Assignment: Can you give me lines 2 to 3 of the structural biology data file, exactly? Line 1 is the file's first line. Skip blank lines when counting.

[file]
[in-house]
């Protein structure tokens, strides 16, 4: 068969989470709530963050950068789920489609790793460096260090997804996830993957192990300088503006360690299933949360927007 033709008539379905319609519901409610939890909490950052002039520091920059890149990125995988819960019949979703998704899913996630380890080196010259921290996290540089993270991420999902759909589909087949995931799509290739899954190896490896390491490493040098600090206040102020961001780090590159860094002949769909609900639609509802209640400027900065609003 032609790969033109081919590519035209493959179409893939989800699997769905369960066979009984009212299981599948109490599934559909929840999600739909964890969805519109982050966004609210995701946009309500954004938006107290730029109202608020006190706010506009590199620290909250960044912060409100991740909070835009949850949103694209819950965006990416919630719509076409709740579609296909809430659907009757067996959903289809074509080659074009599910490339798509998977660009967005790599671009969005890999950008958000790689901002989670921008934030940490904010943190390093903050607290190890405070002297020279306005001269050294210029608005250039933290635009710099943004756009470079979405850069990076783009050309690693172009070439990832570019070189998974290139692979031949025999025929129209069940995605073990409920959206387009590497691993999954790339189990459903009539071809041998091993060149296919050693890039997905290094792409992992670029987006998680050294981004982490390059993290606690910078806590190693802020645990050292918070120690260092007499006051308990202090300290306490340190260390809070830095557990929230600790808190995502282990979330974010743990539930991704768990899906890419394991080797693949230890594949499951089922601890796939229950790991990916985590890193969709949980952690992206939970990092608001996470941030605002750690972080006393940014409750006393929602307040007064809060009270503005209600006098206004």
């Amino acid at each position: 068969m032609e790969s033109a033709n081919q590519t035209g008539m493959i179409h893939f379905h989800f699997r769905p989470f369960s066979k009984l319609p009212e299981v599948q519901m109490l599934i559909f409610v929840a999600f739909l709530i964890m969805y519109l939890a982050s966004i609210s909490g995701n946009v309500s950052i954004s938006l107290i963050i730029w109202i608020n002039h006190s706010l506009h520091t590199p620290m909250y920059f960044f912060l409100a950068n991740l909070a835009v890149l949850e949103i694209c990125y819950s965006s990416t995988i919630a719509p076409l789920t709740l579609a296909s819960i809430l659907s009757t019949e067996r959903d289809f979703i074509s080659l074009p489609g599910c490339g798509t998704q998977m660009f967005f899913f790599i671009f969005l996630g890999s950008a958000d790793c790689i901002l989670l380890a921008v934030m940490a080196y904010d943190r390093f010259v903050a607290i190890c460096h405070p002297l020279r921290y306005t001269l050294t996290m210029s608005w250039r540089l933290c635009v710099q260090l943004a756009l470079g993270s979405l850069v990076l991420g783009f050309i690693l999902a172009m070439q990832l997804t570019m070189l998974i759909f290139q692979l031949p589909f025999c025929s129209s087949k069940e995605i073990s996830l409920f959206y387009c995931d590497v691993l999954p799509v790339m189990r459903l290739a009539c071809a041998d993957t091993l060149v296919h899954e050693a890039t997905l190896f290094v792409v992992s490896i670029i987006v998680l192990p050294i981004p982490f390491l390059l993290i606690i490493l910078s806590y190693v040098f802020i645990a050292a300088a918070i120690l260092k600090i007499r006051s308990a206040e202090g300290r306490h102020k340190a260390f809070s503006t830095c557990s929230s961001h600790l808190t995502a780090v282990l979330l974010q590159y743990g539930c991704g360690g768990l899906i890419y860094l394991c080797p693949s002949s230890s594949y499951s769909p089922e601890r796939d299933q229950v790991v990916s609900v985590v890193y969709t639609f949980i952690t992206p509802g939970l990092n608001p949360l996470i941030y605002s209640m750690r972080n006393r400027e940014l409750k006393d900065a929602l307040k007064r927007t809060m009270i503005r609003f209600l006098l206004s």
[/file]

């Protein structure tokens, strides 16, 4: 068969989470709530963050950068789920489609790793460096260090997804996830993957192990300088503006360690299933949360927007 033709008539379905319609519901409610939890909490950052002039520091920059890149990125995988819960019949979703998704899913996630380890080196010259921290996290540089993270991420999902759909589909087949995931799509290739899954190896490896390491490493040098600090206040102020961001780090590159860094002949769909609900639609509802209640400027900065609003 032609790969033109081919590519035209493959179409893939989800699997769905369960066979009984009212299981599948109490599934559909929840999600739909964890969805519109982050966004609210995701946009309500954004938006107290730029109202608020006190706010506009590199620290909250960044912060409100991740909070835009949850949103694209819950965006990416919630719509076409709740579609296909809430659907009757067996959903289809074509080659074009599910490339798509998977660009967005790599671009969005890999950008958000790689901002989670921008934030940490904010943190390093903050607290190890405070002297020279306005001269050294210029608005250039933290635009710099943004756009470079979405850069990076783009050309690693172009070439990832570019070189998974290139692979031949025999025929129209069940995605073990409920959206387009590497691993999954790339189990459903009539071809041998091993060149296919050693890039997905290094792409992992670029987006998680050294981004982490390059993290606690910078806590190693802020645990050292918070120690260092007499006051308990202090300290306490340190260390809070830095557990929230600790808190995502282990979330974010743990539930991704768990899906890419394991080797693949230890594949499951089922601890796939229950790991990916985590890193969709949980952690992206939970990092608001996470941030605002750690972080006393940014409750006393929602307040007064809060009270503005209600006098206004």
């Amino acid at each position: 068969m032609e790969s033109a033709n081919q590519t035209g008539m493959i179409h893939f379905h989800f699997r769905p989470f369960s066979k009984l319609p009212e299981v599948q519901m109490l599934i559909f409610v929840a999600f739909l709530i964890m969805y519109l939890a982050s966004i609210s909490g995701n946009v309500s950052i954004s938006l107290i963050i730029w109202i608020n002039h006190s706010l506009h520091t590199p620290m909250y920059f960044f912060l409100a950068n991740l909070a835009v890149l949850e949103i694209c990125y819950s965006s990416t995988i919630a719509p076409l789920t709740l579609a296909s819960i809430l659907s009757t019949e067996r959903d289809f979703i074509s080659l074009p489609g599910c490339g798509t998704q998977m660009f967005f899913f790599i671009f969005l996630g890999s950008a958000d790793c790689i901002l989670l380890a921008v934030m940490a080196y904010d943190r390093f010259v903050a607290i190890c460096h405070p002297l020279r921290y306005t001269l050294t996290m210029s608005w250039r540089l933290c635009v710099q260090l943004a756009l470079g993270s979405l850069v990076l991420g783009f050309i690693l999902a172009m070439q990832l997804t570019m070189l998974i759909f290139q692979l031949p589909f025999c025929s129209s087949k069940e995605i073990s996830l409920f959206y387009c995931d590497v691993l999954p799509v790339m189990r459903l290739a009539c071809a041998d993957t091993l060149v296919h899954e050693a890039t997905l190896f290094v792409v992992s490896i670029i987006v998680l192990p050294i981004p982490f390491l390059l993290i606690i490493l910078s806590y190693v040098f802020i645990a050292a300088a918070i120690l260092k600090i007499r006051s308990a206040e202090g300290r306490h102020k340190a260390f809070s503006t830095c557990s929230s961001h600790l808190t995502a780090v282990l979330l974010q590159y743990g539930c991704g360690g768990l899906i890419y860094l394991c080797p693949s002949s230890s594949y499951s769909p089922e601890r796939d299933q229950v790991v990916s609900v985590v890193y969709t639609f949980i952690t992206p509802g939970l990092n608001p949360l996470i941030y605002s209640m750690r972080n006393r400027e940014l409750k006393d900065a929602l307040k007064r927007t809060m009270i503005r609003f209600l006098l206004s």